SABMiller is focusing on an “affordability strategy,” as about 56 percent of the company’s consumers in Latin America have income at or below the minimum wage, Lippert said.
“These countries are sitting with very high prices” for beer when compared historically with the rest of the world, Lippert said. “We’re looking for opportunities to democratize beer.”
SABMiller rose 30 pence, or 1.3 percent, to 2,320 pence at 2:28 p.m. in London trading.
The Latin American unit was the largest contributor to sales and profit for London-based SABMiller last year. The brewer, which sells beers including Cusquena and Aguila in the region, reported growth of 11 percent in so-called organic earnings before interest, taxes and amortization last year, outpacing Europe, while lagging behind the group average of 12 percent. Lager volume was level with the prior year.
SABMiller has focused on its affordability plan in Colombia, Honduras and El Salvador, selling beer in larger bottles at slightly cheaper prices to appeal to drinkers in bars, or selling multipacks of cans for consumers to drink at home, which has been successful so far, Lippert said. The company maintained its margin growth target of an increase of 60 to 100 basis points.
The volume of beer sold in Colombia slid last year after the country’s government increased the value-added tax on beer to 14 percent from 3 percent in February 2010, prompting SABMiller to increase prices. Widespread flooding also hurt beer sales in the country. The company said Colombia accounts for more than half its sales in the region. Colombia saw “double- digit” growth last month as the weather improved, Lippert said.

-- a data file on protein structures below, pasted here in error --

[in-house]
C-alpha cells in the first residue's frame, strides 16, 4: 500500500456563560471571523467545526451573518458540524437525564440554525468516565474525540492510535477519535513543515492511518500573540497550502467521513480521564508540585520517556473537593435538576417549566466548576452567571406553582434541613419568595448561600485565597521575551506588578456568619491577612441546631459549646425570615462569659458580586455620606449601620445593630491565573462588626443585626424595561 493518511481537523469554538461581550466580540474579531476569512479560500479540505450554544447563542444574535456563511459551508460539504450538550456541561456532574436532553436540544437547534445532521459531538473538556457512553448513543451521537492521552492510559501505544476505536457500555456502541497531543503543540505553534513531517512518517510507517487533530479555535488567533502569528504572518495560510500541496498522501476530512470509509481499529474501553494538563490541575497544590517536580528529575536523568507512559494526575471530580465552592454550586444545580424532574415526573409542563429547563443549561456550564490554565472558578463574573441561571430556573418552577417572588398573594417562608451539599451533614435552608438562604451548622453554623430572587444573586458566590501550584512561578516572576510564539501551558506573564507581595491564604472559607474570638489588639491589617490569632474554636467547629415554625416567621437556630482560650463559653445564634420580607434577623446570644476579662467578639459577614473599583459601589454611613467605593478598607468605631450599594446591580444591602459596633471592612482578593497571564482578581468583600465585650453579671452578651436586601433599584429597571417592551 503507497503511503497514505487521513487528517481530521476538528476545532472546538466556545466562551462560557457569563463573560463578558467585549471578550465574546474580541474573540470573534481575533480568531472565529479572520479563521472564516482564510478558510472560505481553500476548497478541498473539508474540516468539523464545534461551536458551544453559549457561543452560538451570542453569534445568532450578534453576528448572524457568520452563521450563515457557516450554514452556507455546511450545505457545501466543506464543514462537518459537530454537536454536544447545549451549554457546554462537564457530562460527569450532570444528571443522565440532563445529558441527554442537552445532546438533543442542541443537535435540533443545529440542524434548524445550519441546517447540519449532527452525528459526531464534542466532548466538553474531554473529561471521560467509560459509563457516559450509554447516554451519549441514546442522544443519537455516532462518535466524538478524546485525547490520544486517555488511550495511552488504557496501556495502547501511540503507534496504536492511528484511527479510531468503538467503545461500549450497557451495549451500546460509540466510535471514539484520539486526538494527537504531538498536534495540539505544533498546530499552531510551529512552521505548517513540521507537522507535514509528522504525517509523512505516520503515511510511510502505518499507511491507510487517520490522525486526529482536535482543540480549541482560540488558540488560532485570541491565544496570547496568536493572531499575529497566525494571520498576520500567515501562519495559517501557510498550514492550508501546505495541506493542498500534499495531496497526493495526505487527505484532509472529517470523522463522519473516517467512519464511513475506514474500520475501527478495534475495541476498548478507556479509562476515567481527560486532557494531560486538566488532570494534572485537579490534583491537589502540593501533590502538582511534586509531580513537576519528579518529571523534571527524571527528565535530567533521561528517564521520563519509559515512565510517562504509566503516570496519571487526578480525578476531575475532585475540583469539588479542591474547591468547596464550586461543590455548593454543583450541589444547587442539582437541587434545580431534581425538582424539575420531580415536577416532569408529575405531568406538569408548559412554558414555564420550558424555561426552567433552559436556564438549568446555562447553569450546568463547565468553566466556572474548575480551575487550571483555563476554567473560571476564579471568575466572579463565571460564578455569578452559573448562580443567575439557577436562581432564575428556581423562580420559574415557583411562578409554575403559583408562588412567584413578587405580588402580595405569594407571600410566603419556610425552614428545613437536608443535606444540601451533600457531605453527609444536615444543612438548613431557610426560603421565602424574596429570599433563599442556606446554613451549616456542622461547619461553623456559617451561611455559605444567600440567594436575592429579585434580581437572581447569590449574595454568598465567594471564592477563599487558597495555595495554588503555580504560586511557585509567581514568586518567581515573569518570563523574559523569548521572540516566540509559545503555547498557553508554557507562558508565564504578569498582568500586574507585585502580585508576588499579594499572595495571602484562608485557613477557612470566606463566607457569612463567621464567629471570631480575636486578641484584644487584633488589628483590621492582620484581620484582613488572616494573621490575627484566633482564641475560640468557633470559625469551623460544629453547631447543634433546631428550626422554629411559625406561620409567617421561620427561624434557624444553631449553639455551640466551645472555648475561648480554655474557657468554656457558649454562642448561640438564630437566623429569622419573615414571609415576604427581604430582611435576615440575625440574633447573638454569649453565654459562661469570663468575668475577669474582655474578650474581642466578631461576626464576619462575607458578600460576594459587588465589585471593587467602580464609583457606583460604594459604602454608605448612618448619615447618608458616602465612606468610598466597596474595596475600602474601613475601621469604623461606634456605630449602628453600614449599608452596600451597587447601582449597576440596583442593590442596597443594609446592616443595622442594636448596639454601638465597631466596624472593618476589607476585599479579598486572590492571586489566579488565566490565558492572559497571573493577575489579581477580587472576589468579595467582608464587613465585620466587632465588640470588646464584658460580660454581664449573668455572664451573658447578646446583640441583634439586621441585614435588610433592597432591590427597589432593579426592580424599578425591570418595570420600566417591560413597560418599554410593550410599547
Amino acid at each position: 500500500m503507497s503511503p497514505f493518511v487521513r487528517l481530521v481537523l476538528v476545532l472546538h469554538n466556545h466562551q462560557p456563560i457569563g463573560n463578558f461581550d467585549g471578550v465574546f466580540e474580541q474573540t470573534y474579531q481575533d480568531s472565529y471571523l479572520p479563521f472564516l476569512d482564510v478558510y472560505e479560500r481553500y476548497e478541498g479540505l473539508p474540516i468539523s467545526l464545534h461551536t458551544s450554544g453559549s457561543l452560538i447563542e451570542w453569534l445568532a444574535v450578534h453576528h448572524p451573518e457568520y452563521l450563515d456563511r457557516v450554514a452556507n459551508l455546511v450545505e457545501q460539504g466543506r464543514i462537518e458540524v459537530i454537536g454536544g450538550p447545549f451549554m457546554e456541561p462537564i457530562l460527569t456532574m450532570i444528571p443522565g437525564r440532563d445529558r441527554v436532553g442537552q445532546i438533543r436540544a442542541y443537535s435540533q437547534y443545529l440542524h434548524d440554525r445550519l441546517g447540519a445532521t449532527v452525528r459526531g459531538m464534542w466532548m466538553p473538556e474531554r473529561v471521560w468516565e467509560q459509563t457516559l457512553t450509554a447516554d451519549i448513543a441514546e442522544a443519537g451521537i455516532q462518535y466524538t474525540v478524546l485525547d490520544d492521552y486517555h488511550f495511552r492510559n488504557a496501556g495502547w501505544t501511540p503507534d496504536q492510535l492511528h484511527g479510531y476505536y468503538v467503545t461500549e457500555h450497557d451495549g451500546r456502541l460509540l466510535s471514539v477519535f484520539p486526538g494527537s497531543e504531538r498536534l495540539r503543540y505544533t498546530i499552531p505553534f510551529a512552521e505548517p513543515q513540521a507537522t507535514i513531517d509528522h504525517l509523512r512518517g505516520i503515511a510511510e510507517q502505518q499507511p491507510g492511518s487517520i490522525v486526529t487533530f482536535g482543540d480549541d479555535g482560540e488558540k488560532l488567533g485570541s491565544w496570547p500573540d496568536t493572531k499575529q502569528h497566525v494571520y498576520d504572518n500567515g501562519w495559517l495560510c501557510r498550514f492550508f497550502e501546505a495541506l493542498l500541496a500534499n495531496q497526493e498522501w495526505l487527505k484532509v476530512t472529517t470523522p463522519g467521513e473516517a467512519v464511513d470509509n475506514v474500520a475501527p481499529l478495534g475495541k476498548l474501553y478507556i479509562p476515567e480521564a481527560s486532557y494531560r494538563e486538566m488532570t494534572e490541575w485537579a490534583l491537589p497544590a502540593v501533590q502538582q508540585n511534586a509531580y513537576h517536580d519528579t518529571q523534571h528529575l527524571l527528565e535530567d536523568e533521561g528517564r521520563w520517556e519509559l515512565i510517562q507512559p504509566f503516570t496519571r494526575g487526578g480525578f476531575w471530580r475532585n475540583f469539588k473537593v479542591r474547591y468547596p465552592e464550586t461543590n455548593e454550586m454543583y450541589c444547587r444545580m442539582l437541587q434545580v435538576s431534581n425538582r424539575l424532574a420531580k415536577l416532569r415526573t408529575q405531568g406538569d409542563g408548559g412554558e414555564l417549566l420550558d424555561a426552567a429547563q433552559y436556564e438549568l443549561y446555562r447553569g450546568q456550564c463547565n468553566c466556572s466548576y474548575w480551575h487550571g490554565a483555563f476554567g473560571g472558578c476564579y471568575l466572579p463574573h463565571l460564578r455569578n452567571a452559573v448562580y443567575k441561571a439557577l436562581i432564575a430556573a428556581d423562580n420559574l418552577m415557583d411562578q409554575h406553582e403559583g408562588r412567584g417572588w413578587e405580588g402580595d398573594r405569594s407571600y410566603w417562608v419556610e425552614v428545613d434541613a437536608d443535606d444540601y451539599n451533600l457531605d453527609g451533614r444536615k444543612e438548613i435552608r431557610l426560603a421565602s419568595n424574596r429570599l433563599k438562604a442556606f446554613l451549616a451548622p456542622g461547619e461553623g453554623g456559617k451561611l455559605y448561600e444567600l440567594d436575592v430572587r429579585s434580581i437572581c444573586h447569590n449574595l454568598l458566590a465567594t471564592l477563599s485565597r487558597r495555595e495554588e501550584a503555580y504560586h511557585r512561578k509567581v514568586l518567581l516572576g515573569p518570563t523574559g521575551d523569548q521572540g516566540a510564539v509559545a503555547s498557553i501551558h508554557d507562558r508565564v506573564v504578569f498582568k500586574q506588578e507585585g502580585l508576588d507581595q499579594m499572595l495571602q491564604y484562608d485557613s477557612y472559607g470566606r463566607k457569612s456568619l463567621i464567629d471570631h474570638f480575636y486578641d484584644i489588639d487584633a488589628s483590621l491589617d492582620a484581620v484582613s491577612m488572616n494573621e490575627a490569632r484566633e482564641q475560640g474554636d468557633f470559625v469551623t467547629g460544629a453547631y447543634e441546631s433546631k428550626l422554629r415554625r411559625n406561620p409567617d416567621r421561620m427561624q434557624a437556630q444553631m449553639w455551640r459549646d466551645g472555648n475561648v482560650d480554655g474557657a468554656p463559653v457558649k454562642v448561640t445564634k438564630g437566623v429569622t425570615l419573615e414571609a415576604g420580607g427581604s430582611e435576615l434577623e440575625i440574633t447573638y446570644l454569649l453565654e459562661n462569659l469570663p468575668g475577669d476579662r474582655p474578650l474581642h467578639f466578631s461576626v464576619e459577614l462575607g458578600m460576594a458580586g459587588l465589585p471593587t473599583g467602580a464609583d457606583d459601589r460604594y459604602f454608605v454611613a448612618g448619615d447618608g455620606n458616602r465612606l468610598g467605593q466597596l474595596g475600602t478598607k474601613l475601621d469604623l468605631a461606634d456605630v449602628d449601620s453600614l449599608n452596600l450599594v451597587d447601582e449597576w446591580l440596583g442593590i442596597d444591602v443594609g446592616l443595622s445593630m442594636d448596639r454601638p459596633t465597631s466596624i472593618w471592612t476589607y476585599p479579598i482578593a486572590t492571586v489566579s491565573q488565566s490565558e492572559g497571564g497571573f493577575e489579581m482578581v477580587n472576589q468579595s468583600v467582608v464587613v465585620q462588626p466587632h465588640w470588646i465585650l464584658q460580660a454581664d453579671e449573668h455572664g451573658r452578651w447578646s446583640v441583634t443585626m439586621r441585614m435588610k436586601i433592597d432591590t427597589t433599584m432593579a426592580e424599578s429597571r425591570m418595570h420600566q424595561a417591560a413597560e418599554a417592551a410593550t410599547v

Latin America’s gross domestic product is forecast to grow 4.8 percent between 2010 and 2015 on a compound annual growth rate basis, the company said, in line with its African markets and outpacing its North America, South Africa and central and eastern European units.
Latin American countries in which SABMiller operates have average alcohol consumption of 38 liters a person, compared with 77 liters in North America, the company said.
In November, SABMiller bought Cerveceria Argentina S.A. Isenbeck, the third-largest brewer in Argentina, entering a market dominated by Anheuser-Busch InBev NV, the biggest beermaker in the world. The integration was “tough at the start” but has “settled down with a good team there,” Rob Priday, president of the company’s Peruvian unit, said today.
The acquisition spurred speculation that the company may also seek to enter Brazil, the third-biggest beer market in the world, including a possible acquisition of Primo Schincariol Industria de Cervejas & Refrigerantes, Brazil’s second-biggest brewer. Diageo Plc, the maker of Guinness stout, dropped plans to bid for the brewer, two people familiar with the matter said July 1.
“There is of course some stuff on the table” in Brazil, Lippert said today. “You’d expect us to look,” he said, referring to Schincariol. He declined to comment further.
First-quarter trading in Latin America has been positive, driven by “very good” performances in Colombia, Peru, Honduras and El Salvador, Lippert said. The company’s fiscal year ended on March 31.
SABMiller today declined to comment on its pursuit of Foster’s Group Ltd. (FGL) after its A$9.5 billion ($10 billion) bid was rebuffed June 21 by the Melbourne-based brewer.
7 Jul. 2011